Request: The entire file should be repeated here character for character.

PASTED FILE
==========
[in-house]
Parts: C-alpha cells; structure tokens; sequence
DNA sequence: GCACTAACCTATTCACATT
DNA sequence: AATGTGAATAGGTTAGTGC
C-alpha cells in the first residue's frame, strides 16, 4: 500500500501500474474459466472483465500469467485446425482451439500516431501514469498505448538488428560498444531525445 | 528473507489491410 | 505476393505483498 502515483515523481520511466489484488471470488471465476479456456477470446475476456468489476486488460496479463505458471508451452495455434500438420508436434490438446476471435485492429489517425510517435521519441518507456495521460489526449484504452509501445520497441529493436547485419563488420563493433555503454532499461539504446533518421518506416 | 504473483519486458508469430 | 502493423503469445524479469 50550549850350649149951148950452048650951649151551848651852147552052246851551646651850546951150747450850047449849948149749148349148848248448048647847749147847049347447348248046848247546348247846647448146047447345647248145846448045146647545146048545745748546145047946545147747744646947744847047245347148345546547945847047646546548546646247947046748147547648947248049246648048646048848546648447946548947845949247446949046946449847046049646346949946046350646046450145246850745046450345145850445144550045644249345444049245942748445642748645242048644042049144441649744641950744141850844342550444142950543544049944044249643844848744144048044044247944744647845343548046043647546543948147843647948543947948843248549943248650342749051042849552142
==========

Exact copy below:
[in-house]
Parts: C-alpha cells; structure tokens; sequence
DNA sequence: GCACTAACCTATTCACATT
DNA sequence: AATGTGAATAGGTTAGTGC
C-alpha cells in the first residue's frame, strides 16, 4: 500500500501500474474459466472483465500469467485446425482451439500516431501514469498505448538488428560498444531525445 | 528473507489491410 | 505476393505483498 502515483515523481520511466489484488471470488471465476479456456477470446475476456468489476486488460496479463505458471508451452495455434500438420508436434490438446476471435485492429489517425510517435521519441518507456495521460489526449484504452509501445520497441529493436547485419563488420563493433555503454532499461539504446533518421518506416 | 504473483519486458508469430 | 502493423503469445524479469 50550549850350649149951148950452048650951649151551848651852147552052246851551646651850546951150747450850047449849948149749148349148848248448048647847749147847049347447348248046848247546348247846647448146047447345647248145846448045146647545146048545745748546145047946545147747744646947744847047245347148345546547945847047646546548546646247947046748147547648947248049246648048646048848546648447946548947845949247446949046946449847046049646346949946046350646046450145246850745046450345145850445144550045644249345444049245942748445642748645242048644042049144441649744641950744141850844342550444142950543544049944044249643844848744144048044044247944744647845343548046043647546543948147843647948543947948843248549943248650342749051042849552142